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loved one.

It was remarkable to hear

each child who took the

podium during the 9/11 Memorial

dedication ceremony

or who was interviewed

during the hours of TV

coverage around the 10th

anniversary. They spoke

with such maturity, depth,

and sincerity. Frequently,

a young boy would say he

hoped his father was proud

of him or a young girl would

say she missed and loved

her mother.

It was clear that these

children haven’t lived

typical lives. They may play

soccer, slog through math

tests, or watch cartoons,

but they carry with them a

knowledge that life doesn’t

go as planned. They grew

up in a world that was the

very defi nition of betrayal.

According to Merriam-

Webster, that defi nition is:

“To lead astray, to deliver

to an enemy by treachery,

to fail or desert especially in

time of need.”

The faces of the 9/11

perpetrators could be

placed next to those words.

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Another defi nition, “to

reveal unintentionally” fi ts

the circumstances for the

families. They had forced

on them circumstances that

left them revealing to their

child, tragically but unintentionally,

how cruel life

could be. No one wanted to

let that terrible secret slip,

but it did.

Still, the children of 9/11

have the bearing of people

a generation or two older.

As we watched them on TV,

they were often composed

while others were crumbling.

They were somber

while others were sobbing.

They were gracious while

others were growling.

They know what it is like

to feel their world literally

fall apart around them.

They know how it feels to

see an empty spot at the

table that will never be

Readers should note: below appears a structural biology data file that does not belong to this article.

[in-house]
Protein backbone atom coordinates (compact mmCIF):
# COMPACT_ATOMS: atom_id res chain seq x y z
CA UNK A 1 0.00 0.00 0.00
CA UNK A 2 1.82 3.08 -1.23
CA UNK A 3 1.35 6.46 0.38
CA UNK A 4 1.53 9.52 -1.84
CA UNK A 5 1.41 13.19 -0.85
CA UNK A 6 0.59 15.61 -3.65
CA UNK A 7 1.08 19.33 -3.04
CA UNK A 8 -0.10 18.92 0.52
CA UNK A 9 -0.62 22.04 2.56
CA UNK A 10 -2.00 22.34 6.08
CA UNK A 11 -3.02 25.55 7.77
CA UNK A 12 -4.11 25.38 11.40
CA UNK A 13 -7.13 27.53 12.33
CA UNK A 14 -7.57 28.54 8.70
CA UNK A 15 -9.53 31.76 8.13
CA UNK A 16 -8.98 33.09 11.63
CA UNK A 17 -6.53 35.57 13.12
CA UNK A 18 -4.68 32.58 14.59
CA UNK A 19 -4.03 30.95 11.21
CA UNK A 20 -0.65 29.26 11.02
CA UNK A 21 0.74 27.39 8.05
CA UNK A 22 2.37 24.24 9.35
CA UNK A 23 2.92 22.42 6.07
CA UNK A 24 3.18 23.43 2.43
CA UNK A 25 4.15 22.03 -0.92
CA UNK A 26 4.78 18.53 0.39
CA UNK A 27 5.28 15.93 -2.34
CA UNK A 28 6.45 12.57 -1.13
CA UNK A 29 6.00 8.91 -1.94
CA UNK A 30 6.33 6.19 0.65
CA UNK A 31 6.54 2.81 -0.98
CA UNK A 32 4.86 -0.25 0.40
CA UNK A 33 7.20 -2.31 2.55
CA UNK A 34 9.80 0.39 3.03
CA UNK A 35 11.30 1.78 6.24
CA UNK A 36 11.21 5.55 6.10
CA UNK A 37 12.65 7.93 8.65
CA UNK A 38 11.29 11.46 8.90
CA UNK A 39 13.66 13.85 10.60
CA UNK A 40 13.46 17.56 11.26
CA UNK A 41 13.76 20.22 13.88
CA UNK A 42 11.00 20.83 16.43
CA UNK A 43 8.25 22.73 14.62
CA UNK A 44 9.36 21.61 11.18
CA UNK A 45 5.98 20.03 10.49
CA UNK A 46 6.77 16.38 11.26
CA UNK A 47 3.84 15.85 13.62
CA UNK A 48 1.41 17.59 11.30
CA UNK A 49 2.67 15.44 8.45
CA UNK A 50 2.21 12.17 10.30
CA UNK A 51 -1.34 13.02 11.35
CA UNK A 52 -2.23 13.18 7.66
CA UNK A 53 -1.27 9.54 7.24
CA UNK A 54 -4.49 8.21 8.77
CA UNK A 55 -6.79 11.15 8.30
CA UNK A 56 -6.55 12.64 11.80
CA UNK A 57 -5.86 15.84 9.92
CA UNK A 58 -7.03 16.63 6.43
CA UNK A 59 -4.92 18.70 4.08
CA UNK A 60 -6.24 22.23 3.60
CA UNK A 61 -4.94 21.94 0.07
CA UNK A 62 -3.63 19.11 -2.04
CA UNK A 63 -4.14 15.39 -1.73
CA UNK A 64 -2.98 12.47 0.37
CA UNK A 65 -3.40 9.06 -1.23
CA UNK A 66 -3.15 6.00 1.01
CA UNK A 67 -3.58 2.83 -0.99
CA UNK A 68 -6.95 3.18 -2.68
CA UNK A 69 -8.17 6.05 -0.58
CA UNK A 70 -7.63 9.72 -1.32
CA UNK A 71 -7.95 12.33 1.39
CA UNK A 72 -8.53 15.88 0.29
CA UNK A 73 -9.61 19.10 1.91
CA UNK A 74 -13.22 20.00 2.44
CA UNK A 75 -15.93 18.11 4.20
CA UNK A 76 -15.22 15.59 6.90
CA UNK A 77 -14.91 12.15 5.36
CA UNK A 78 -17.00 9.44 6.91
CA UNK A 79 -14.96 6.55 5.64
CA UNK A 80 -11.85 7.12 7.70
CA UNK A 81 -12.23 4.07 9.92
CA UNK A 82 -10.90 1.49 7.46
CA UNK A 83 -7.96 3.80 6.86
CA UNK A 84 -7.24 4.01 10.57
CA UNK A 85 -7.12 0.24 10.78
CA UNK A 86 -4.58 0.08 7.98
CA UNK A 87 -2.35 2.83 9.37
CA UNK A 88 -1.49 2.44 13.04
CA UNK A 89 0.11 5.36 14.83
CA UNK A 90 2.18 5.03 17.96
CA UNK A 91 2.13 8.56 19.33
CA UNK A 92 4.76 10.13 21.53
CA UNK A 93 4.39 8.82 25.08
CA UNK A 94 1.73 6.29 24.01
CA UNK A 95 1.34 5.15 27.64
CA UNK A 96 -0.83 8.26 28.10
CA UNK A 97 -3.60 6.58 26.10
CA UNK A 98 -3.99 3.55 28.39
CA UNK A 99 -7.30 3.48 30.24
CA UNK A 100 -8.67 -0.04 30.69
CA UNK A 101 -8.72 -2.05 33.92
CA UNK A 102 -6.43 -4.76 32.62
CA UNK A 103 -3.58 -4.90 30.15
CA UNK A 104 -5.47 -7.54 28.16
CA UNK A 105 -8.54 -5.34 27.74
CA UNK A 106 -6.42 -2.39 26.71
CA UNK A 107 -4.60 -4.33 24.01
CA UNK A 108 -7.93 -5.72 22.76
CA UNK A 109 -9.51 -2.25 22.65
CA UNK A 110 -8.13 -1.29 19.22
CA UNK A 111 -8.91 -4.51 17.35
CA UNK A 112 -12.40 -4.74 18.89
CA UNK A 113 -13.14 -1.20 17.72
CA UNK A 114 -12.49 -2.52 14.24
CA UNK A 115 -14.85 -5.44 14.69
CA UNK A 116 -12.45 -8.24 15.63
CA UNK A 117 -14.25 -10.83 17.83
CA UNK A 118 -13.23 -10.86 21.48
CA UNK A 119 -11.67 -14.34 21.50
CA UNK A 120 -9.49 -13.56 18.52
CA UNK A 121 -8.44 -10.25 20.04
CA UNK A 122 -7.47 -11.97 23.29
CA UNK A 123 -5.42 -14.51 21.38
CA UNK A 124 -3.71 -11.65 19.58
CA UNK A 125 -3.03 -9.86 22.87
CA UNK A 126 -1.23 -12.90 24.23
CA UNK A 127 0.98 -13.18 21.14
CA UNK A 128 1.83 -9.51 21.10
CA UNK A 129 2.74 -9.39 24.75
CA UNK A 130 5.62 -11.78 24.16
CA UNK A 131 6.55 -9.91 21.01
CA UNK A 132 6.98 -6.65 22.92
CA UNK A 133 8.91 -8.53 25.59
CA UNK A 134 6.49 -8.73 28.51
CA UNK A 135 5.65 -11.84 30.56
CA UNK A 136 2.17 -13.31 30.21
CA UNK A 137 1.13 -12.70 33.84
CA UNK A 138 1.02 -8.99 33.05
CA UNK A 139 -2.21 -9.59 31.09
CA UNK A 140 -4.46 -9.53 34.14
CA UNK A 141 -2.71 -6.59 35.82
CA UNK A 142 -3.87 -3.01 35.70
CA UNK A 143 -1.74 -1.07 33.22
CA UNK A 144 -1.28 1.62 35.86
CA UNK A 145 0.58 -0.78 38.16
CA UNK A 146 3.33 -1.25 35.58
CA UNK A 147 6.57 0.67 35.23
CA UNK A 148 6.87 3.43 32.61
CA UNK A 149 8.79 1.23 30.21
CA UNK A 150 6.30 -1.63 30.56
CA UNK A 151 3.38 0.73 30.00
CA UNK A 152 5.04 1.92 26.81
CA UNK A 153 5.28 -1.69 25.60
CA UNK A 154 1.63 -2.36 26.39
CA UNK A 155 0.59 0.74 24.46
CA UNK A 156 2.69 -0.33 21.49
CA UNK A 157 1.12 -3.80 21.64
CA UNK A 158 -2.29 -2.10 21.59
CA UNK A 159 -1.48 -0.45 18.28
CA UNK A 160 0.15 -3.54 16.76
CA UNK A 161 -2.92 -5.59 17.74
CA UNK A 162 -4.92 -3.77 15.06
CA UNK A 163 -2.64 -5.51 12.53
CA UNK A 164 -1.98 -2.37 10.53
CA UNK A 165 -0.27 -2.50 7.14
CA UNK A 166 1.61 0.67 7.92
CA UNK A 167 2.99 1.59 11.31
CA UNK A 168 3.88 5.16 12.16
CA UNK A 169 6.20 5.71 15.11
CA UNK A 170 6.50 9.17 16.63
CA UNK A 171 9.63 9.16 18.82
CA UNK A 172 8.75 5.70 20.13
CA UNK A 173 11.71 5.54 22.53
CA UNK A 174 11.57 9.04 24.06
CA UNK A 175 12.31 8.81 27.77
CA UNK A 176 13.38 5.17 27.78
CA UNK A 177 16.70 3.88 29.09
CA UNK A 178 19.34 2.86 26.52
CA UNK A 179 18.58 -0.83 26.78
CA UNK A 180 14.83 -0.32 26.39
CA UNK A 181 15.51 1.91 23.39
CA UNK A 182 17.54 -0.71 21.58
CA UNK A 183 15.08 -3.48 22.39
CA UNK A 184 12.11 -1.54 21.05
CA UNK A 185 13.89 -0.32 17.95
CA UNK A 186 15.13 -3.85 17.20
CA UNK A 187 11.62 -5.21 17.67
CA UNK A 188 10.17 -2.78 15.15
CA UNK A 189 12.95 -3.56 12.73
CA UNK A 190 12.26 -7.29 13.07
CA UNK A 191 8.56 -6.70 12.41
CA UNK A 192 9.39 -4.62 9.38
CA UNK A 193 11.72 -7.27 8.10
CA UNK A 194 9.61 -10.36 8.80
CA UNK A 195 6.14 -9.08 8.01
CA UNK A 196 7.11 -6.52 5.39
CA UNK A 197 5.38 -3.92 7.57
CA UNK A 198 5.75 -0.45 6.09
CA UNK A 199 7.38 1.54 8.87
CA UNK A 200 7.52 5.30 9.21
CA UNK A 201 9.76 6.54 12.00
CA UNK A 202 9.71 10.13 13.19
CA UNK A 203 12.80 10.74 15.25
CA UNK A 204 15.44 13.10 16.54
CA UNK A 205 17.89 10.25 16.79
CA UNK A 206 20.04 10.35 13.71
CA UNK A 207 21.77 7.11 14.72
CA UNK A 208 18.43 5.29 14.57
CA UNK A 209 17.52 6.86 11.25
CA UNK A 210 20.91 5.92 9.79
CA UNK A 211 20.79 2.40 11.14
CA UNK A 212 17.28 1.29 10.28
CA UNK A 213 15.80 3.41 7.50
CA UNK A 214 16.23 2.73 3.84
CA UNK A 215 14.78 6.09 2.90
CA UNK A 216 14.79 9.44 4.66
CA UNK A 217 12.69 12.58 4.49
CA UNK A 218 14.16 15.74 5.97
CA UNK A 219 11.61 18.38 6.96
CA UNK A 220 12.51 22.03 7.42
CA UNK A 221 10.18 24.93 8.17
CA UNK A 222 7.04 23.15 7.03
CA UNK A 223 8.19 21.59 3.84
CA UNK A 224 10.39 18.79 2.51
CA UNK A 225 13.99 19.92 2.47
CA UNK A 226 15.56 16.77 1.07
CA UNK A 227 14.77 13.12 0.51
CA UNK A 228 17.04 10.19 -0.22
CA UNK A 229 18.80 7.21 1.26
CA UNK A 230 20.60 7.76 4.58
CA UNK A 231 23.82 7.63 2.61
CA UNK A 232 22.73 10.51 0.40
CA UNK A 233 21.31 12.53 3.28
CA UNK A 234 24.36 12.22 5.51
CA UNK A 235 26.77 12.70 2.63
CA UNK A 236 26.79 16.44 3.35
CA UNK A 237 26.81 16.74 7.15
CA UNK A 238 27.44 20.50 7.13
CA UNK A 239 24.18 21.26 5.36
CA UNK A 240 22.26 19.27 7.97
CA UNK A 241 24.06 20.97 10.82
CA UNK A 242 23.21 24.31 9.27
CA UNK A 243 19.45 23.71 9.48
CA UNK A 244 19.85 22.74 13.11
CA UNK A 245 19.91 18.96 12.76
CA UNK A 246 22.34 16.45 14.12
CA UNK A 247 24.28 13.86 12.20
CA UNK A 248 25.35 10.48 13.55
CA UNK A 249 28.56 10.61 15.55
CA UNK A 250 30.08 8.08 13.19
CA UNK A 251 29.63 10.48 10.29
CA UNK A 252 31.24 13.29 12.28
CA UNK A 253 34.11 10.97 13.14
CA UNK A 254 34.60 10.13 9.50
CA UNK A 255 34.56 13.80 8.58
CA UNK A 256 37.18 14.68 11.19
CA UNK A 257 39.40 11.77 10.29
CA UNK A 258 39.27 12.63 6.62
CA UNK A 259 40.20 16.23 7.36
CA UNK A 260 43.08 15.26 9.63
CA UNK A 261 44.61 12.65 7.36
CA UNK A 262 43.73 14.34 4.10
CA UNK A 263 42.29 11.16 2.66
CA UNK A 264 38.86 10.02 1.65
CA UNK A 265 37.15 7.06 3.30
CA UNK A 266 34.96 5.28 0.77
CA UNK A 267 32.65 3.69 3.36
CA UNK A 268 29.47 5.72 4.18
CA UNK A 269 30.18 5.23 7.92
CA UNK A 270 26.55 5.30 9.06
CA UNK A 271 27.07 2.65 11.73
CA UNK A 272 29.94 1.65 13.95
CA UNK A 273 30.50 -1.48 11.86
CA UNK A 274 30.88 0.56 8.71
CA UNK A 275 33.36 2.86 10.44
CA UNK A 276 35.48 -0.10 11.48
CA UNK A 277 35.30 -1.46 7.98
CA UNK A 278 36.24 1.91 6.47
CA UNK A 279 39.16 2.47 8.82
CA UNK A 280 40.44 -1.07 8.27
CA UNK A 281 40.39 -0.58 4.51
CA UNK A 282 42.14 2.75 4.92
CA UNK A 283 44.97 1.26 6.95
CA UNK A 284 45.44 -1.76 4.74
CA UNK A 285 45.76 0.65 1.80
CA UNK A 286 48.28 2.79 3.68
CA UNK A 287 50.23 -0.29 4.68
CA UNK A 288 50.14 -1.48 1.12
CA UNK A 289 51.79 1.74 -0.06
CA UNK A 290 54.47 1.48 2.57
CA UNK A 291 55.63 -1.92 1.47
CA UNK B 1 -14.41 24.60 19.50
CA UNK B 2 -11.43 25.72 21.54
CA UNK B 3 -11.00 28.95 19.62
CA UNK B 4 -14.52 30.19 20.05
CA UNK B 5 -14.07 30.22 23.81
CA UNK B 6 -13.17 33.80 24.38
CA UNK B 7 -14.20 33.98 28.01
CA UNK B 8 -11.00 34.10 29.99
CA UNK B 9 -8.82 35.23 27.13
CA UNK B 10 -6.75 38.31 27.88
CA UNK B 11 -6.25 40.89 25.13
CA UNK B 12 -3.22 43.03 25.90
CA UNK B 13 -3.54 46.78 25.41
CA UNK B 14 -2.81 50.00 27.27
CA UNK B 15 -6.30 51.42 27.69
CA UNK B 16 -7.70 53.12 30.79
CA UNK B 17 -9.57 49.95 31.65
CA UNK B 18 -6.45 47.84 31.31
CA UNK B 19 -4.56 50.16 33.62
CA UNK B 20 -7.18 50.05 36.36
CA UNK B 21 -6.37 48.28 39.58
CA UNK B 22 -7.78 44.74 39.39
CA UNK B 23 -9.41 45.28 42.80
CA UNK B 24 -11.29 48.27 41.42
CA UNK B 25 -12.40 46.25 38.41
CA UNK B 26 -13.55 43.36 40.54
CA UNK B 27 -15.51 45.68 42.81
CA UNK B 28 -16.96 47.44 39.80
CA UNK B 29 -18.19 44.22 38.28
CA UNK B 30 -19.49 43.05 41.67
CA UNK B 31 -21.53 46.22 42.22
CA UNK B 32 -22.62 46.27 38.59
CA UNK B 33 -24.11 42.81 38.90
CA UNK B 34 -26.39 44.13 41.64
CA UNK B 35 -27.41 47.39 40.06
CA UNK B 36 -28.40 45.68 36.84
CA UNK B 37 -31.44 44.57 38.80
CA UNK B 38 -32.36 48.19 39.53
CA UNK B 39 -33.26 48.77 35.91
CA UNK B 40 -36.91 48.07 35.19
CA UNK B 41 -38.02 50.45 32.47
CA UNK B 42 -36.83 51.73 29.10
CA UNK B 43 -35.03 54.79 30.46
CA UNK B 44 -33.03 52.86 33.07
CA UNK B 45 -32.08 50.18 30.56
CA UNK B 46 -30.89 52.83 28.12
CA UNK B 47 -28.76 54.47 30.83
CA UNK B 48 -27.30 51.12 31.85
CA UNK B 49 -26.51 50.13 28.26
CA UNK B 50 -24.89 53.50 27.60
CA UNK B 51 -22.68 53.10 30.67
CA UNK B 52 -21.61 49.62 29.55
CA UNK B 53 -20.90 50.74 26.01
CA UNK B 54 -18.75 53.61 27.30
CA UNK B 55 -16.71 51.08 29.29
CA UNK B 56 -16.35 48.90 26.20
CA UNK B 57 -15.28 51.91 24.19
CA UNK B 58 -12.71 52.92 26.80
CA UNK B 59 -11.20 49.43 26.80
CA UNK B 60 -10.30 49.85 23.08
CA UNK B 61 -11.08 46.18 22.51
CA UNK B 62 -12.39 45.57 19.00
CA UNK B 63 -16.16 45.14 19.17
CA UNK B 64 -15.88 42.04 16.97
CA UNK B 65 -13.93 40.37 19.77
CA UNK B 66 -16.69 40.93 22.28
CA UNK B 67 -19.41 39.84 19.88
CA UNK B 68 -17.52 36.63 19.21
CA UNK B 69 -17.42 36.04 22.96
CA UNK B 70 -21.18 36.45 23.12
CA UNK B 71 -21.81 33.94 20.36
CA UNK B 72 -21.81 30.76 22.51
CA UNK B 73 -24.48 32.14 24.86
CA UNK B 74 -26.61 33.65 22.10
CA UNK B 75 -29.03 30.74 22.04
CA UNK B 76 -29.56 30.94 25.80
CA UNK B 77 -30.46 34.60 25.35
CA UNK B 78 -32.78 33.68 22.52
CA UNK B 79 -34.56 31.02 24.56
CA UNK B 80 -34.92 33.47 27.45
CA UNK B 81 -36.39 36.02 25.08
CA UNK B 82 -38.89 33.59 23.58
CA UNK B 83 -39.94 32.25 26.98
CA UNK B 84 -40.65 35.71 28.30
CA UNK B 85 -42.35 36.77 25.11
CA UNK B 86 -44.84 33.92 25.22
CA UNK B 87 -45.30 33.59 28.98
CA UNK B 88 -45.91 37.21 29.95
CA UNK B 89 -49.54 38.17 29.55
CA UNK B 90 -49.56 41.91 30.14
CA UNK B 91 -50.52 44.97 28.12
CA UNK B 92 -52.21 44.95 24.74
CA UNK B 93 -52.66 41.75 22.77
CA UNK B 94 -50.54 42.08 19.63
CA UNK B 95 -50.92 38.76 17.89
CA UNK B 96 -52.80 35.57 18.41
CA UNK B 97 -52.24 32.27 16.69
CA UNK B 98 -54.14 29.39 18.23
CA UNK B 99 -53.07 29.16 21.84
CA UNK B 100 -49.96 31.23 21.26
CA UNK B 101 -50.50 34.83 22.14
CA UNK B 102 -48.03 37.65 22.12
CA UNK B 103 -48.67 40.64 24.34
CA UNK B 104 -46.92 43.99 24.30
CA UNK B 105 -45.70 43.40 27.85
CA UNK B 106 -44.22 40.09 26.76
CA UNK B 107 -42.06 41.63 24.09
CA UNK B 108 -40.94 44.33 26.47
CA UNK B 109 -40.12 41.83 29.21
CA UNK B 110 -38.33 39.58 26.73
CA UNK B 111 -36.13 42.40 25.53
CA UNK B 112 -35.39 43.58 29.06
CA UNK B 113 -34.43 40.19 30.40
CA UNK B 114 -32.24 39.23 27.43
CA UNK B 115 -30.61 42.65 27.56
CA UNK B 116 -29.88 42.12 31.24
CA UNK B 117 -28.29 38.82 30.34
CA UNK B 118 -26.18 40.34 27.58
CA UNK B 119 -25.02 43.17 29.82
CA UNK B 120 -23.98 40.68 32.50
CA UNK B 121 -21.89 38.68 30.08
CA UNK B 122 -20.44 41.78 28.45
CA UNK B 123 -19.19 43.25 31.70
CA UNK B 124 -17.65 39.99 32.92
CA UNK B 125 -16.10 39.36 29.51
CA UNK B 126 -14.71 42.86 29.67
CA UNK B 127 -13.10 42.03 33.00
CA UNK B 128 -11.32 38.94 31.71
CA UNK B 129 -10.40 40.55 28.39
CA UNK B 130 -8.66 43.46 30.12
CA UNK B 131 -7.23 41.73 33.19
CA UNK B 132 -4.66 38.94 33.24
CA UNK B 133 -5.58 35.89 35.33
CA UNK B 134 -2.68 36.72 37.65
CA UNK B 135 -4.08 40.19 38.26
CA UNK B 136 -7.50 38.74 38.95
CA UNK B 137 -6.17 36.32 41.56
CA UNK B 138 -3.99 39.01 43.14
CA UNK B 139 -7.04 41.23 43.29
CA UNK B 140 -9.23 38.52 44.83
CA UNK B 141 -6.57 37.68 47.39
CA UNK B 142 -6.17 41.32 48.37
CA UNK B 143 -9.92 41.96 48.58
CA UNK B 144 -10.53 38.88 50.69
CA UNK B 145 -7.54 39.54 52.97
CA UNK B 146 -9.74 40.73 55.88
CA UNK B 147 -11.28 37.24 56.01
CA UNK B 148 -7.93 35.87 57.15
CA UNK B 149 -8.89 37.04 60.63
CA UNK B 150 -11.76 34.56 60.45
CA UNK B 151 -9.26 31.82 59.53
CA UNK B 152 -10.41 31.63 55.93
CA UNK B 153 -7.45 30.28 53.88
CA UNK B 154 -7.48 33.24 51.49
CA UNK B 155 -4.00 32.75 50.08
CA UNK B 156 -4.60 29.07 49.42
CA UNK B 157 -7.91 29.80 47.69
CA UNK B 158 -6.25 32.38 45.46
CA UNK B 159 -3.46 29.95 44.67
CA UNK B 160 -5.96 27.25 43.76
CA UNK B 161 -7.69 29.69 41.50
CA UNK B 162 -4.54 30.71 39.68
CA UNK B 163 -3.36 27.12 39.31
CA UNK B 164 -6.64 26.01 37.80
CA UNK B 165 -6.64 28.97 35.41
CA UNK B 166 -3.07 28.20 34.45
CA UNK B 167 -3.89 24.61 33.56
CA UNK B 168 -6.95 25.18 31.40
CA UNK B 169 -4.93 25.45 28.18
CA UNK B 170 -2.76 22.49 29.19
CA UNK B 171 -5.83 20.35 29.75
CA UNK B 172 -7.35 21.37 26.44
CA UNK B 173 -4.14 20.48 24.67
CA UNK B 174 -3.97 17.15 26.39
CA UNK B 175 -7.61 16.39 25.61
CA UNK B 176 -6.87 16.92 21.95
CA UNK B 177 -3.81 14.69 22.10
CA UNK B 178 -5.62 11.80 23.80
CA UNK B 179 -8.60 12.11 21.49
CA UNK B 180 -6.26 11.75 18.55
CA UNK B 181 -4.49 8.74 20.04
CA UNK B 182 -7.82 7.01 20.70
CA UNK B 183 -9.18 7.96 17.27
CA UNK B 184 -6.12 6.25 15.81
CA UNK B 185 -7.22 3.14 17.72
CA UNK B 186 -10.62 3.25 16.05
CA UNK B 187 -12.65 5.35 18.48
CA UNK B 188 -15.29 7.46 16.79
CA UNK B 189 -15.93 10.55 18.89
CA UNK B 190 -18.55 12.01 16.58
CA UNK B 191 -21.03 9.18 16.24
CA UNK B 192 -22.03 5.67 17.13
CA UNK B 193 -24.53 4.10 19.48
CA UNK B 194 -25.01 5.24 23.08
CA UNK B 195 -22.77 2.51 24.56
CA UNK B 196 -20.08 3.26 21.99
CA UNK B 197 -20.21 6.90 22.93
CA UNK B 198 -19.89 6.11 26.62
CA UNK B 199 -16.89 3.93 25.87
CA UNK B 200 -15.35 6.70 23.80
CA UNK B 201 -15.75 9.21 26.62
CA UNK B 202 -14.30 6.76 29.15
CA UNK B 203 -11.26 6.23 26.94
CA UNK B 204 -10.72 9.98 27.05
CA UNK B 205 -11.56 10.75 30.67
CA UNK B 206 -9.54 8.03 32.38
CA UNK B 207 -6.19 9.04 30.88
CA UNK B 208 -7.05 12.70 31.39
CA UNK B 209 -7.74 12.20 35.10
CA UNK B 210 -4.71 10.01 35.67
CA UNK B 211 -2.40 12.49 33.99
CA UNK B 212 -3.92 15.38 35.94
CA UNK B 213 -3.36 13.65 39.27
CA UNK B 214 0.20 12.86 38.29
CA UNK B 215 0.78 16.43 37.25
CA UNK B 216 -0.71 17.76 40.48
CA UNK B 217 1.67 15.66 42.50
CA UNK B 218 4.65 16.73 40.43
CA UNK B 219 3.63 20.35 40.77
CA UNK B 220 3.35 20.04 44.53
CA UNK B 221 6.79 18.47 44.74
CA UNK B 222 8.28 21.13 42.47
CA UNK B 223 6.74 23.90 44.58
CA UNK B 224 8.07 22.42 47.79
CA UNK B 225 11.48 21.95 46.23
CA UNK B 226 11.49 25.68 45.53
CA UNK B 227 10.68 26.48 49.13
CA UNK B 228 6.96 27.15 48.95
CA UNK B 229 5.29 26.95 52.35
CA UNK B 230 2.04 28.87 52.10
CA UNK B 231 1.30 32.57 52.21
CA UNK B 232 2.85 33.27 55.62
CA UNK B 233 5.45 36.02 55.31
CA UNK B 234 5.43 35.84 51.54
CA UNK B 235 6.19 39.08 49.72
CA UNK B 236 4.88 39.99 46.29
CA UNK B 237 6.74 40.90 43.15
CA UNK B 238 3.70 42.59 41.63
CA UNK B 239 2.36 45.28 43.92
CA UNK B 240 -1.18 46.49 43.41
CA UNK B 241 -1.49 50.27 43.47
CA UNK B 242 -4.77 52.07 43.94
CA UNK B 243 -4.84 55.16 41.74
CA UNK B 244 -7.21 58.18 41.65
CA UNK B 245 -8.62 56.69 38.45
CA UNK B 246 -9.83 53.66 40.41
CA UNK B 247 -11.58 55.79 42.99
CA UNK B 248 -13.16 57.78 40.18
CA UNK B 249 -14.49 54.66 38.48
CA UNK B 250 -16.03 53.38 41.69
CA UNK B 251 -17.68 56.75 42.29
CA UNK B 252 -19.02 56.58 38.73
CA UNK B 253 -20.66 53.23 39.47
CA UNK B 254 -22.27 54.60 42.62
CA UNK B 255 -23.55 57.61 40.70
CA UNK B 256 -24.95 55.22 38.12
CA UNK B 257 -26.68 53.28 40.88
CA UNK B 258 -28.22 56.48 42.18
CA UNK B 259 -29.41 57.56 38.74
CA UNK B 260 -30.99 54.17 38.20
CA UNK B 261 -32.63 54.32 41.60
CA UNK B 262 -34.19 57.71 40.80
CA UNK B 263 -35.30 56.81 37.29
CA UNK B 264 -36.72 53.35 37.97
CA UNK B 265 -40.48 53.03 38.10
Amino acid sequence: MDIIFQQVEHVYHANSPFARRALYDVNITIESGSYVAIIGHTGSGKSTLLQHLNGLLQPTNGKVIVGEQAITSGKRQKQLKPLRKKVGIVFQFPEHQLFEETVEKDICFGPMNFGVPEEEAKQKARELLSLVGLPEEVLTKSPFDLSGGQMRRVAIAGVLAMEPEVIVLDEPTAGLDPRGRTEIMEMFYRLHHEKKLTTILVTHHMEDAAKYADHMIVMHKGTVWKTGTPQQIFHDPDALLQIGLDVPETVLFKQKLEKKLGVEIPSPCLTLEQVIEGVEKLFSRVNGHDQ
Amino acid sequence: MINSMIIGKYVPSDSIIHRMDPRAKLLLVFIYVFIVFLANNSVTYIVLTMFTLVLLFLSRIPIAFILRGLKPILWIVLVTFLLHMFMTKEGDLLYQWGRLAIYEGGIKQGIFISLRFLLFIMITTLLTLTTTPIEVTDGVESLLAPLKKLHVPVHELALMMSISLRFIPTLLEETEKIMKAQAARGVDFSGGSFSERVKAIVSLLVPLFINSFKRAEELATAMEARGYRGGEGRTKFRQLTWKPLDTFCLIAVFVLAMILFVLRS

fi lled. They know what it is

like to lose the embodiment

of love on a bright, sunny

September day. And they

know what it is like to go

on, to keep moving, to keep

living. They watched their

remaining parent do that

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for the last 10 years.

Betrayal comes in many

forms. Every artist or architect

of betrayal draws it

their own way. Every victim

who sees the image of those

scars embedded in their life

experience it their own way.

But it is possible to turn

those scars into sculpture, to

fashion art out of the wreckage.

It is likely done in one’s

own time and one’s own

way, but it is possible to fi nd

beauty buried in the soul of

the betrayed.

Many of the children

of 9/11 have likely been

given the necessary tools

for fi nding their way out

of history’s most hideous

hate crime. They’ve been

prodded to discover the

beautiful world beyond

their recovery. Most have

probably been offered grief

counseling and therapy.

Many have been invited

to summer camps for kids

who lost various family

members in 9/11. They’ve

been given opportunities

to travel or study abroad.